It’s Fiction Friday and there’s a lot of 1920s in my life right now. It inspired me to write a longer-form fiction in parts. It’s fantastically flapper but there will also probably be a murder and definitely an art heist. Enjoy!
Hazel wasn’t sure why Dot insisted on bringing her to this party, but she wasn’t complaining. After hearing their parents rave about the French neighbor’s soirees, Hazel had been pining for an invitation. Dot – who had already been sitting at the adult table for a year and a half now – had pleaded with her parents to bring Hazel, “it’s the last big party of the summer! She’ll get into trouble if she’s stuck at home.” Dot wasn’t wrong, Hazel had already contemplated how much time she could safely spend perusing her father’s study and smoking his cigars while they were gone. Not that she ever actually smoked the cigars, she just liked the sophistication they lent her visage. Especially when she leaned back in her father’s chair, threw her large feet onto the desk and proclaimed into their new telephone, “I need those numbers by tomorrow morning, Weatherby!”
By then, the smell of the putrid tube filled with mysterious leaves would usually cause such a headache that Hazel generally put the phone back and turned her attention to one of her father’s leather bound books. Try as she might, she could not fathom why most of these classics had become so classic. Aside, of course, from her father’s secret favorite: Treasure Island. “Technically, Treasure Island is a children’s book, but it’s the best adventure there is…just don’t tell my colleagues” her father had said with a wink. Recently, Hazel liked sneaking into his study to read it when she was stuck at home with her little brothers. Though she was desperate to see the spectacle that was bound to be the Frenchman’s party, she hadn’t pushed her parents that hard to take her. She didn’t mind her little brothers; after-all, they are the best people to play make-believe with. Now that she could see the Frenchman’s mansion glittering at the end of his driveway, however, she was grateful Dot had pushed for her inclusion.
Her father slowed as he turned into the driveway, passing a small brick gatehouse and stables. Lined with white, peeling trees, the driveway had been outfitted with hundreds of paper lanterns hung from the trees’ branches. The effect was breathtaking, though Hazel wondered how the trees didn’t catch fire. Dot gasped and the sisters clasped hands in delight when, through a break in the trees, they got their first full view of the house. It was truly massive. Tudor style, brick rising high with mysterious crests adorning the enormous wood double-front doors, it was a wonder such a structure could be so inviting. Hazel counted nine chimney stacks as their car made it’s way slowly to the front door in a parade of other impressive automobiles. Hazel was suddenly distracted from the grand house when Dot whispered in awe, “There she is.”
Hazel nearly lost her felt hat when she popped her head out the window to see who she was. Dot was leaning toward Hazel, craning her neck to get a better view. Neither of them worried about making a spectacle of themselves and though their mother chastised them lamely, it was obvious she was equally enthralled with the couple at the front of the line. Hazel and her family watched as the most striking woman Hazel had ever seen flung open the driver’s side door to a blood-red convertible. She didn’t know much about cars, but her mother let out a low whistle. As the woman moved toward the house, her dress swayed around her, completely obscuring her figure. Hazel couldn’t tell if it was blue or green or purple; it was as if the dress itself couldn’t make up its mind. Hazel was reminded of a peacock, iridescent feathers glimmering in the lantern-lit night, accented with a smattering of twinkling diamonds. Instead of a hat, the woman’s dark hair was fashioned with a sort of headpiece: a cap of dancing beads with a sweep of peacock feathers that almost entirely hid the woman’s deep set eyes. Hazel felt Dot shift uncomfortably in her seat and tug at her own, less ostentatious, frock.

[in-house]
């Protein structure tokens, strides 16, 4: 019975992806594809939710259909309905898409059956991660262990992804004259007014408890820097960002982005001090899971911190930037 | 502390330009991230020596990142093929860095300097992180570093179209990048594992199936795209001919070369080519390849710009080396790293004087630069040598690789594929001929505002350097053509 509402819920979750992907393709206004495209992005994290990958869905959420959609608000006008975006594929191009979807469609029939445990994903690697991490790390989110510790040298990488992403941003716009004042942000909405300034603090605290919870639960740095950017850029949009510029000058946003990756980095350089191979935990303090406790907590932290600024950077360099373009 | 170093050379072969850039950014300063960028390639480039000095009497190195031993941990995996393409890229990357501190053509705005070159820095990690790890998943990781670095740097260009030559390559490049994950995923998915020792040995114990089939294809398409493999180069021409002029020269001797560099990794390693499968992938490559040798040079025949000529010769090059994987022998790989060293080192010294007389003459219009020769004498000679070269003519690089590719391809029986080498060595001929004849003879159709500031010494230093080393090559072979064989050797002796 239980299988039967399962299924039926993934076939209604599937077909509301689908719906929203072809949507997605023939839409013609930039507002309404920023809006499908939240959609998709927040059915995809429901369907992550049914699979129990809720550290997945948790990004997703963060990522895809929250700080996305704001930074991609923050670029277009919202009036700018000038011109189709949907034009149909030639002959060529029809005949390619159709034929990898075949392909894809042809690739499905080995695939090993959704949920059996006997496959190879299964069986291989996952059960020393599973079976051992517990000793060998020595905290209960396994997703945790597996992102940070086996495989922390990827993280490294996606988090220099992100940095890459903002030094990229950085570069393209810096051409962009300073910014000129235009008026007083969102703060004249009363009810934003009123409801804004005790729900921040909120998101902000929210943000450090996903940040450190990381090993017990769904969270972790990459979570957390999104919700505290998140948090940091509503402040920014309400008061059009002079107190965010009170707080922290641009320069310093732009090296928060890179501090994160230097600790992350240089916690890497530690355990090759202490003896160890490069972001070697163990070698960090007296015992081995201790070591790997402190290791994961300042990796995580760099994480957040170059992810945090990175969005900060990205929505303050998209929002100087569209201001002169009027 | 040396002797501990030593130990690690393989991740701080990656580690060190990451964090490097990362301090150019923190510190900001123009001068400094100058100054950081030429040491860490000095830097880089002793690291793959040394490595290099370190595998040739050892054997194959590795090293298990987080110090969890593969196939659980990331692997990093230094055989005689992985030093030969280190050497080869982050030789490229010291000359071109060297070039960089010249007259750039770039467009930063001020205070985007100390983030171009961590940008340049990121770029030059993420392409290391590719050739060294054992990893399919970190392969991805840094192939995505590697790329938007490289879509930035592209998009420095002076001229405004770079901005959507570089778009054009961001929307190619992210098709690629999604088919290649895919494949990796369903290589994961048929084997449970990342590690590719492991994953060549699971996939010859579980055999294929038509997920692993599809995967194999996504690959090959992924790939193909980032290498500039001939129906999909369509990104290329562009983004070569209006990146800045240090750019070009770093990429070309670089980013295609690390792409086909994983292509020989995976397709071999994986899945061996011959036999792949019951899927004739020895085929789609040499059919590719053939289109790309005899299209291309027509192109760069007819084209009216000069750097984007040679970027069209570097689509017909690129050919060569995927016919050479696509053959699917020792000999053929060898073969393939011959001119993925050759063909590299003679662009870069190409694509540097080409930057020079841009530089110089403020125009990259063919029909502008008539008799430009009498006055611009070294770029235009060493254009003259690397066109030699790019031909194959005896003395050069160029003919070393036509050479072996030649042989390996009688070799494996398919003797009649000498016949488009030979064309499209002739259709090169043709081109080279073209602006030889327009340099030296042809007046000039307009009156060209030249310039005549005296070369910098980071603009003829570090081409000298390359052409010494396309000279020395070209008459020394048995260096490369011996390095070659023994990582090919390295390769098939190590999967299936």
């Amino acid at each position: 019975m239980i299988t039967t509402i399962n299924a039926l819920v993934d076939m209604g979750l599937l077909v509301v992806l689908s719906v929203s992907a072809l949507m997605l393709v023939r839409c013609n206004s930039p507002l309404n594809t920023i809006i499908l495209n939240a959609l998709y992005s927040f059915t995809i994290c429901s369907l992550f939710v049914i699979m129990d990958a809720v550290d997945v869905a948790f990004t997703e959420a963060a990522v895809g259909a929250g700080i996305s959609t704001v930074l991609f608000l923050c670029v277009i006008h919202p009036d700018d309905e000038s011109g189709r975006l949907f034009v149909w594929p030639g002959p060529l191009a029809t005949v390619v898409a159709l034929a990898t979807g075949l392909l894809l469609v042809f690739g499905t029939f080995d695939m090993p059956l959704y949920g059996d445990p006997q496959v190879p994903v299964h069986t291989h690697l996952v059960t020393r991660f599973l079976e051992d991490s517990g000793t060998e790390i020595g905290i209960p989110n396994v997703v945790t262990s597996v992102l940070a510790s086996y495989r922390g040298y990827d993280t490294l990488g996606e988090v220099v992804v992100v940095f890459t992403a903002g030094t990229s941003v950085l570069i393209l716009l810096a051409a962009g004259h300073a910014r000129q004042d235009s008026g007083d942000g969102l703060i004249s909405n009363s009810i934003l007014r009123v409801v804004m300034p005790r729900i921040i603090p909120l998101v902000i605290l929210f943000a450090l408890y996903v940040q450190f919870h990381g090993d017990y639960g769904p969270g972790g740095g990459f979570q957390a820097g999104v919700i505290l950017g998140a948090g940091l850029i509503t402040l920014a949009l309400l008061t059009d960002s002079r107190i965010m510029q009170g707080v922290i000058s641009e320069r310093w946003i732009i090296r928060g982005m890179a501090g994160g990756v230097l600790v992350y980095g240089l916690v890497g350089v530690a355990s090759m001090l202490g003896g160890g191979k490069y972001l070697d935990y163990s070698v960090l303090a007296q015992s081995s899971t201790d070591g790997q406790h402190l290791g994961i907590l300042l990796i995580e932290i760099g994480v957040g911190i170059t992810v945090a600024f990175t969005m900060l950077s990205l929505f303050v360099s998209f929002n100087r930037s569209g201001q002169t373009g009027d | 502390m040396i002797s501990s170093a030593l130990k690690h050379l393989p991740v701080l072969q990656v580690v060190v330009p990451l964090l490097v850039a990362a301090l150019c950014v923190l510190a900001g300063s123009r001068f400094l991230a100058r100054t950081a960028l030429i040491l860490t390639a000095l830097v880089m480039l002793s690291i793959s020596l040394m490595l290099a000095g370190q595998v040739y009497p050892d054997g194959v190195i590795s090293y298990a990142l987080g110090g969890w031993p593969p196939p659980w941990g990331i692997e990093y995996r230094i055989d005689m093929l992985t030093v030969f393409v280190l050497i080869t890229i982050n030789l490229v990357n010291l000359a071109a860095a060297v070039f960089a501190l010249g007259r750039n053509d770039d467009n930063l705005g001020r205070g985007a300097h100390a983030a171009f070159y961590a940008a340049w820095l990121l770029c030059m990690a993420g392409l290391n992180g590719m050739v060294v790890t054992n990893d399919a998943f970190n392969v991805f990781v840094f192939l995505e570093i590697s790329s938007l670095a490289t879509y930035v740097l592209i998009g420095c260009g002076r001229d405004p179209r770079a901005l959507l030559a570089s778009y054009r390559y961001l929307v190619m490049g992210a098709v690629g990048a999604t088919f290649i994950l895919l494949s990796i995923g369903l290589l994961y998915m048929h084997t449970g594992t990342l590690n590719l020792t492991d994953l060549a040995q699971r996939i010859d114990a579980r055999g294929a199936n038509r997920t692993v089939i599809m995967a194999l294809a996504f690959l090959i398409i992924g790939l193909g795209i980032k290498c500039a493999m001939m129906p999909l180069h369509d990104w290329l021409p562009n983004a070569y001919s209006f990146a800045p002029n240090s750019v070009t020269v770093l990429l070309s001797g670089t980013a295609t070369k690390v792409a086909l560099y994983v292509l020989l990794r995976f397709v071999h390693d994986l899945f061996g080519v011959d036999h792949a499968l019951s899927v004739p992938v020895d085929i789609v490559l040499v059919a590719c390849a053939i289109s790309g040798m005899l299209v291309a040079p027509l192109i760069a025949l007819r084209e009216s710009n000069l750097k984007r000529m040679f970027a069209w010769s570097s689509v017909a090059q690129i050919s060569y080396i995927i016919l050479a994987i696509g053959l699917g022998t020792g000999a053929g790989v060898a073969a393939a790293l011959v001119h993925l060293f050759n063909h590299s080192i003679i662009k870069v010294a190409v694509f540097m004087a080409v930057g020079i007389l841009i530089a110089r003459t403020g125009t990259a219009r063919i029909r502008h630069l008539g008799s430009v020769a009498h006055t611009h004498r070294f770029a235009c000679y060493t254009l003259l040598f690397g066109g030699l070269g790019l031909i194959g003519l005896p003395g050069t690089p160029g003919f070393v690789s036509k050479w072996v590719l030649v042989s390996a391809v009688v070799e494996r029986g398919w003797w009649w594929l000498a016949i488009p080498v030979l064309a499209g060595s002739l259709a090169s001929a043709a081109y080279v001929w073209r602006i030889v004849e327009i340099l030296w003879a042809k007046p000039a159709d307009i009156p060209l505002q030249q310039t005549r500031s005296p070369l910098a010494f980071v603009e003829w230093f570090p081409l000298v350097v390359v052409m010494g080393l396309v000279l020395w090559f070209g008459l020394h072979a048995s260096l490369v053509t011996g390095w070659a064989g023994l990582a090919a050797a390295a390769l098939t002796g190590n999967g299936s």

By the time Hazel noticed the man accompanying the flashy woman, they were nearly inside the house. He was festooned in what Hazel assumed was a very expensive suit. It just looked expensive. Wide pants hitting at the ankles, Hazel could just make out a subtle shifting color in the suit’s fabric before he disappeared inside. “Who was that?” Hazel exclaimed to Dot as they clambered out of the car. The girls linked arms behind their parents to join the party inside. Dot responded in a hushed rush, “Greta Elliot Kingsley and Jack Davenport! You remember, she was all over the headlines last winter when she bought the Chicago Sun. They couldn’t believe a woman had the wherewithal to sneak-in at the last second and scoop up one of the most reputable, and profitable, papers in the nation. Then there was the scandal earlier this summer when she took up with Davenport, an earl or count or something from England,” she paused for a breath and then continued conspiratorially, “apparently, he left an English rose veritably at the altar, hopped on a ship and sailed here because he couldn’t get Greta off his mind.”
As they passed through the front doors, thanking the valets who took their stoles, Dot added as an after thought, “I suppose they met sometime previously when Greta was in England on business. Rumor has it she’s trying to widen her paper’s European prospects. I think she’s really quite an astute business woman, no matter whom she keeps company with.” Dot said this with an air of propriety, but Hazel could swear she saw a longing glance toward the grand hall where Greta and Jack were currently making their entrance.
To be continued on another Fiction Friday!
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